- Higher response rates
- Shorter time in the field
- Long-term cost savings
- Historical data
- Rich participant profiles
“The No. 1 reason – happy participants equals better quality data,” Eric said.
How big should an online research community be?
It depends, but bigger is not always better.
“We have people ask, ‘why don’t you have a 1,000-person community, or a 2,000-person community, or a 1-million-person community?'” said Diane. “If the community were smaller, it actually increased participation. Our research team was constantly looking at what is the ideal research community size to maximize the number of responses?”
To find the right number necessary for a community, ongoing testing is essential, Diane said.
The difference between an online research community and a customer community?
It’s basically what the name suggests. A customer community consists of people that use a brand already and are customers. The community is narrower in membership. An online research community is a bigger slice of society and consumers.
Read next: Research recruitment: Finding the right research participants for your study
The advantages of online research communities
Matthew said one key to online communities’ success is giving consumers an actual voice. Often, businesses focus on their needs, what they are trying to accomplish and how to get there. But online communities work best for businesses when respondents feel involved, respected, and valued.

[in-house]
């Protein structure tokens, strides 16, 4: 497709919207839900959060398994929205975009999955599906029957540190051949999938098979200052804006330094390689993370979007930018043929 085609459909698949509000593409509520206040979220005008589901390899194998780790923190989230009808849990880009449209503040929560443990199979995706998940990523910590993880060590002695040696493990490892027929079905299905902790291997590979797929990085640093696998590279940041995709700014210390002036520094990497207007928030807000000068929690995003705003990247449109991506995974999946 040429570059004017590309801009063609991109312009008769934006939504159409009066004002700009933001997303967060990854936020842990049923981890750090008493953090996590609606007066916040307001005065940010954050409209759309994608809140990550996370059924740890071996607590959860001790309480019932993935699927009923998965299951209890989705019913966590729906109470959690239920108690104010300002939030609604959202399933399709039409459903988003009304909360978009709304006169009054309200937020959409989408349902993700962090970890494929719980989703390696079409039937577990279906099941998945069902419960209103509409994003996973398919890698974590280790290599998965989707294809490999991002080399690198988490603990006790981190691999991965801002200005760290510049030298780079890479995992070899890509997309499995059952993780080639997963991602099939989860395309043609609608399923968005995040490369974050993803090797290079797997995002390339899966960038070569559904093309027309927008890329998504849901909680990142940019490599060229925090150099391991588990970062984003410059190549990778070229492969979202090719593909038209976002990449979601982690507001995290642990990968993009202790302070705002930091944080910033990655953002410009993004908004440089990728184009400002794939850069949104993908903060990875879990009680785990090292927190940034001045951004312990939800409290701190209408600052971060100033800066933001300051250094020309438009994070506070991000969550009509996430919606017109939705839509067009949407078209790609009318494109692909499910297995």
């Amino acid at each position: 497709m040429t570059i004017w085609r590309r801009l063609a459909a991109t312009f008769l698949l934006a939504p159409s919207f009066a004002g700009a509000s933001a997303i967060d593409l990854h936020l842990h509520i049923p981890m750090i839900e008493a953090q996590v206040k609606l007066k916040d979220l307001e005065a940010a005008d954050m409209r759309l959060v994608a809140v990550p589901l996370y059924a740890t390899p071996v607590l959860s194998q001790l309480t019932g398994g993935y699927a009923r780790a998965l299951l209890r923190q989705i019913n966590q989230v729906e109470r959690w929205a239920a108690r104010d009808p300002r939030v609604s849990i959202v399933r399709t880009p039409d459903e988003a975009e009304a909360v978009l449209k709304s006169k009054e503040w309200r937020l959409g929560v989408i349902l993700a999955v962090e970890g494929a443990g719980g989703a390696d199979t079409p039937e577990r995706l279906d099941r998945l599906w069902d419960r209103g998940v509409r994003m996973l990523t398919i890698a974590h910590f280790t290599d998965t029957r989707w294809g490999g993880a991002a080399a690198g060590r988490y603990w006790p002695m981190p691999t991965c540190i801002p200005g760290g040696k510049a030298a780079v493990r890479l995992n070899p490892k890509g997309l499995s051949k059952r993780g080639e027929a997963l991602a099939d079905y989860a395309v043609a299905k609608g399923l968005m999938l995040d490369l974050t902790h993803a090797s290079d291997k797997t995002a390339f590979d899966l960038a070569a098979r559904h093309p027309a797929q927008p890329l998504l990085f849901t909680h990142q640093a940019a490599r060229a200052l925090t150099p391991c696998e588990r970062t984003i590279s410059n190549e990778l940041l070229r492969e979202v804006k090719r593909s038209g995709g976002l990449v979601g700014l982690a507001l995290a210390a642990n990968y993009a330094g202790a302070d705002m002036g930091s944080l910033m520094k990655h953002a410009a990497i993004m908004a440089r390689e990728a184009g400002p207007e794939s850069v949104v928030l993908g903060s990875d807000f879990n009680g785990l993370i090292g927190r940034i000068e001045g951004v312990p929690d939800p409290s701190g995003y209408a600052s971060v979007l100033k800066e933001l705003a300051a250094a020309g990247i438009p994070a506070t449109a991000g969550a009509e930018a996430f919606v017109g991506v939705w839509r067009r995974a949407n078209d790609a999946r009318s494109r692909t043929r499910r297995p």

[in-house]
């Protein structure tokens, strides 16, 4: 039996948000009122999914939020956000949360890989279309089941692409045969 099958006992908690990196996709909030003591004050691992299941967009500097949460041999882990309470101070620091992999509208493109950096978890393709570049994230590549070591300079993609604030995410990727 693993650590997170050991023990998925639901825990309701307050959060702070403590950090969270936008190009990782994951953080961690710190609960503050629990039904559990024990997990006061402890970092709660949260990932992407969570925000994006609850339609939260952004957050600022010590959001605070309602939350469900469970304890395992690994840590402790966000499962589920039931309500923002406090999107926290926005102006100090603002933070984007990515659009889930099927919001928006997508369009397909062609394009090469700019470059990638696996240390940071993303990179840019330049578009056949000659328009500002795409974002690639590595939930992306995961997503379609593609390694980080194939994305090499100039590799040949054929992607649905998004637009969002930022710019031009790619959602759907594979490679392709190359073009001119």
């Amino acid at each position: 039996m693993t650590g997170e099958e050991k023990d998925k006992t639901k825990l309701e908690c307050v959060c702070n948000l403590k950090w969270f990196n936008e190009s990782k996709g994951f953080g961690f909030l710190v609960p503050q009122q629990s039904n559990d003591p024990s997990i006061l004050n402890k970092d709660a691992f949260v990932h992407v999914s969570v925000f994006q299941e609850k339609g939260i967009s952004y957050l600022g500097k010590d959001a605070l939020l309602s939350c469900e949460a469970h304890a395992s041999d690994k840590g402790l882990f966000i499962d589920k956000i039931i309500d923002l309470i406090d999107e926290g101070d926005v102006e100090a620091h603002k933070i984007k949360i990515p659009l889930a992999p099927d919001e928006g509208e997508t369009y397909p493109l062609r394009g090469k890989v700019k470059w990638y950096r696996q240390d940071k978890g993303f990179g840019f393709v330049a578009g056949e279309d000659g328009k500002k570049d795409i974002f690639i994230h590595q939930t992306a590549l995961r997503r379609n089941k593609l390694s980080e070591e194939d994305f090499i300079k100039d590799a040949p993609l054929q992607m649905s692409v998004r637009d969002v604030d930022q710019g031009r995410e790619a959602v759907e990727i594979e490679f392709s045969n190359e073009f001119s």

“I’m focusing on the respondent,” said Matthew. “Making sure that our research subjects have the tools that they need to provide our clients with the answers to the questions that they are asking.”
Read next: Our checklist from experts: Building a team the right way
What makes a good online research community?
An online research community was started when Hallmark – a client of Diane’s – invited consumers to brainstorm with internal team members.
“So that they could have conversations with Hallmark and with each other to give Hallmark a continuous connection to customers,” Diane said.
Successful online research communities have several key pieces, including:
The right community members
No matter the project, your research must have the right type of respondents.
“The respondents need to have chosen us as well,” Matthew said. “We need to put ourselves out there and show people what we have to offer.”
“Not every respondent has the same voice,” he said. And some respondents prefer different types of surveys. Some prefer questionnaires, some prefer asynchronous video, and some prefer focus groups, for example.